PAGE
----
Board OKs changes to superintendent’s employment contract
The Lee County School Board approved changes to Superintendent James Browder’s employment contract Tuesday night that would not only allow him to take on a second job, but also increase his life insurance policy and the severance package offered to him if he leaves the district.
The vote was 4-1 with Board Member Robert Chilmonik voting against the proposal.
During a workshop last month, Browder asked Board Member Jeanne Dozier to begin negotiating some changes in his contract in order to allow him to take on a part-time teaching position at one of the regional universities.
But the drafted changes unveiled Tuesday were much more substantial.
The new contract increases the superintendent’s life insurance coverage from $500,000 to $750,000, putting the annual premium to approximately $4,130.
Board Attorney Keith Martin explained to the board that the new policy would save the district in the long run, specifically because Browder’s current premiums start low but increase steadily each year to as much as $20,000.
The policy for termination was also altered so that the superintendent or school board could exit the contract after 60 days of notice and the superintendent receives $341,629 in severance — the equivalent of a two-year salary package.
Joe Donzelli, district spokesperson, pointed out that if Browder were to leave today the district would have to pay him for the remainder of his contract or four years.
The superintendent’s salary is one element that remains unchanged. It is still valued at $167,814 even though the board approved a superintendent compensation package of more than $220,000 earlier this year.
In drafting the changes, Martin said he examined between 10 and 15 contracts from other superintendents, appointed officials and chief executive officers across the state to determine the updated severance package. Other contracts had severance packages dispensing salaries ranging from three months to four years.
Revisions on the contract were submitted minutes before the special school board meeting began at 2:30 p.m.
Chilmonik complained that he had not been provided with the changes until the last minute. He asked the board to postpone the decision until Jan. 6, but his motion did not receive support from other members.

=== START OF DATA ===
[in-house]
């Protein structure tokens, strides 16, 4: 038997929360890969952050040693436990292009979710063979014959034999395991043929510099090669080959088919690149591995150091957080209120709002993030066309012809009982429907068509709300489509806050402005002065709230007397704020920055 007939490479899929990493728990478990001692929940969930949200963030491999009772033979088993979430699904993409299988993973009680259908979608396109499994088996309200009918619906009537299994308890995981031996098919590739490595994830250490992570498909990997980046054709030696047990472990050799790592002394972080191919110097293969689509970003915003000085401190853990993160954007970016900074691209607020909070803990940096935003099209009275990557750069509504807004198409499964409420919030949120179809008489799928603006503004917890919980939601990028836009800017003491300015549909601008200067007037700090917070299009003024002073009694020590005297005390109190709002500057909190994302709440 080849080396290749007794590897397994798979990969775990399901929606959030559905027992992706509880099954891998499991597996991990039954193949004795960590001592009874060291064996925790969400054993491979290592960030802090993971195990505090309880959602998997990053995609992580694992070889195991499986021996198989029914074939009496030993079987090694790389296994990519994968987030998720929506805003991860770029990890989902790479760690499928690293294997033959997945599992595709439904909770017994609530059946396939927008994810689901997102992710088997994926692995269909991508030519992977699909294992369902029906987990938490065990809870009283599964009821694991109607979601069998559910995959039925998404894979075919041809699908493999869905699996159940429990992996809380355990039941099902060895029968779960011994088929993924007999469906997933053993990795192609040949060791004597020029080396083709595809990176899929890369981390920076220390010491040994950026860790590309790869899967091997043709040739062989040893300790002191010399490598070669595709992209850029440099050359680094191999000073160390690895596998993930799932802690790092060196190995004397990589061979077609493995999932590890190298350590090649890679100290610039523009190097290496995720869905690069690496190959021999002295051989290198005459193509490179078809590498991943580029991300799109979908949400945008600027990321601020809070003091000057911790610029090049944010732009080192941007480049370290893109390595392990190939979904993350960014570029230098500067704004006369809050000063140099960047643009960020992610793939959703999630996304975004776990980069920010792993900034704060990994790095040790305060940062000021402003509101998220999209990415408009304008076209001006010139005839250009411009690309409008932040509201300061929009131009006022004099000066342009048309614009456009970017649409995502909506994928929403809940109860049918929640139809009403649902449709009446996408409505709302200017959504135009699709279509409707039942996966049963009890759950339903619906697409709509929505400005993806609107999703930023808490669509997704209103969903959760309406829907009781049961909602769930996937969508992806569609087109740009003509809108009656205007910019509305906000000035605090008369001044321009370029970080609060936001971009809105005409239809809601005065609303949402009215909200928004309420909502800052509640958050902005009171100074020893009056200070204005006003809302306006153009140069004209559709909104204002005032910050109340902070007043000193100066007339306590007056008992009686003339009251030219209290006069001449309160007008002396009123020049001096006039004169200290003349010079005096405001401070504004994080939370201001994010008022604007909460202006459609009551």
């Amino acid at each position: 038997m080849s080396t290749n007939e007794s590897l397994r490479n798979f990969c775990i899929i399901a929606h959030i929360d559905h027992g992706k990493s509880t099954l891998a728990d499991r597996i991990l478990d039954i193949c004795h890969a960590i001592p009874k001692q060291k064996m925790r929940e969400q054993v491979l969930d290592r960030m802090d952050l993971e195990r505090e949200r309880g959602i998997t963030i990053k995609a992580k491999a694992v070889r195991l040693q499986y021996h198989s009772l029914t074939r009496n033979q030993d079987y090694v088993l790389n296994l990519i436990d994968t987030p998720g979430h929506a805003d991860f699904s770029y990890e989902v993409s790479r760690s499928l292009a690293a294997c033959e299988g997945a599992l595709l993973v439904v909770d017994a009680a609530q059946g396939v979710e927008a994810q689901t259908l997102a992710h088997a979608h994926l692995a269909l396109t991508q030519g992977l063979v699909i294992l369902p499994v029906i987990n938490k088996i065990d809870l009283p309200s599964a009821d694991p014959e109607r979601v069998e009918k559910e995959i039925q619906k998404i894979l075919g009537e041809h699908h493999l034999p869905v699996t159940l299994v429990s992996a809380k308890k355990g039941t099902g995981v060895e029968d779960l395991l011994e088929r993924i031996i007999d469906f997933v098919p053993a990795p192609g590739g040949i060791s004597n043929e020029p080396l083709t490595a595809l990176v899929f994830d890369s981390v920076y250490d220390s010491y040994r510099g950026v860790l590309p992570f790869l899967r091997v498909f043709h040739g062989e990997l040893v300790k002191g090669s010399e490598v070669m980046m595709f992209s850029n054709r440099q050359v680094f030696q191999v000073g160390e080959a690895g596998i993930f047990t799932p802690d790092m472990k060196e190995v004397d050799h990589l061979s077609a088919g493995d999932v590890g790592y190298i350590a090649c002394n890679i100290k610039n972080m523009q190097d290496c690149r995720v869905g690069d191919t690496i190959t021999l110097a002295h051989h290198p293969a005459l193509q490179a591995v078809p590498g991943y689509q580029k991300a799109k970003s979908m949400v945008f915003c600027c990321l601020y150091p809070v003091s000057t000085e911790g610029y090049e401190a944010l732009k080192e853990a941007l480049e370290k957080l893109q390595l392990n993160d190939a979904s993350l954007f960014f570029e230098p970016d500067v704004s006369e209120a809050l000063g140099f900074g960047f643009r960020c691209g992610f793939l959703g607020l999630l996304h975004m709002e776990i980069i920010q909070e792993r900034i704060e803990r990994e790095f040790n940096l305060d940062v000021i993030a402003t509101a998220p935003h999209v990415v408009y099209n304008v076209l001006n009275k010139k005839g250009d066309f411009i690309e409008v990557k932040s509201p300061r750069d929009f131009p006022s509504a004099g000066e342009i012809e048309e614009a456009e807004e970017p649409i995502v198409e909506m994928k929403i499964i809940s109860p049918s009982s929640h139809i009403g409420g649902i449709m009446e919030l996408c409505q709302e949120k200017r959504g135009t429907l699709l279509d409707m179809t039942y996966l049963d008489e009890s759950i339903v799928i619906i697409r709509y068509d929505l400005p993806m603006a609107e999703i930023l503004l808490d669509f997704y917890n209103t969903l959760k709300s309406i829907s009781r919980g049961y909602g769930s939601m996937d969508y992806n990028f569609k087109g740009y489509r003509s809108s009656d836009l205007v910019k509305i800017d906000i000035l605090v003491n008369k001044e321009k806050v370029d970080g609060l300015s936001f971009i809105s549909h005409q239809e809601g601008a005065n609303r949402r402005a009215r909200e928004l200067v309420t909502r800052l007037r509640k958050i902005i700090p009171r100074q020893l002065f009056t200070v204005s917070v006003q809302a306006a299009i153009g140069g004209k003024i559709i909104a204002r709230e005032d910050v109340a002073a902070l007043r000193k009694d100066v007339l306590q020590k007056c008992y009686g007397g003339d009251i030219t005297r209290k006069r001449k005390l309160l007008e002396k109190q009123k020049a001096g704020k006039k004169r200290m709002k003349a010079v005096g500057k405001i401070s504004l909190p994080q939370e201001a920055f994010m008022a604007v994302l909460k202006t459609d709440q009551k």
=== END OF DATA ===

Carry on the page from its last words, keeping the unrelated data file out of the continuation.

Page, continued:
“I just received this 20 minutes ago,” he said. “So we all got this at the same time?”
Dozier explained that she assumed responsibility for submitting the changes at the last minutes, and said that Browder has been very mindful of changes to his contract.
“I was out of town for a couple of weeks and it was almost like we worked on this at the last minute. I apologize for not getting it to you sooner,” she said.
Dozier added that she supported the changes in Browder’s contract: “I am very comfortable with this. We are simply doing what is right for the CEO of this company.”
Chilmonik outlined that the new contract would allow the superintendent to receive $342,000 regardless of what happens between him and the board. He was also concerned with public perception of allowing the superintendent to be able to leave the district for no reason in what he described as a “golden parachute.”
“We have removed any incentive from the superintendent compensation package and haven’t put anything in the contract for reaching certain goals,” he said.
Board Member Elinor Scricca, via speakerphone Tuesday night, said she supported the contractual changes. Scricca was concerned how the public would perceive a drawn out lawsuit between the board and superintendent over severance.
“Our concern is the 80,000 youngsters, and if we have a very negative or aggravated situation between the board and superintendent, this reflects on the system as a whole,” she said.
Vice-Chairman Steven Teuber and Chairman Jane Kuckel also supported the changes Tuesday.
“He has proved over and over again what he can do. It is time we do what is right. He said, ‘I am professional, I’ve acted like a professional and I want to be treated like a professional,'” said Teuber.
Browder commented Tuesday afternoon that he plans on staying with the school district for another eight to 10 years.
He added that he is no longer seeking a part-time teaching position because of the time he devotes to presiding over the school district.
“I don’t have time to do that because I’m here on Saturday and Sunday anyway,” said Browder.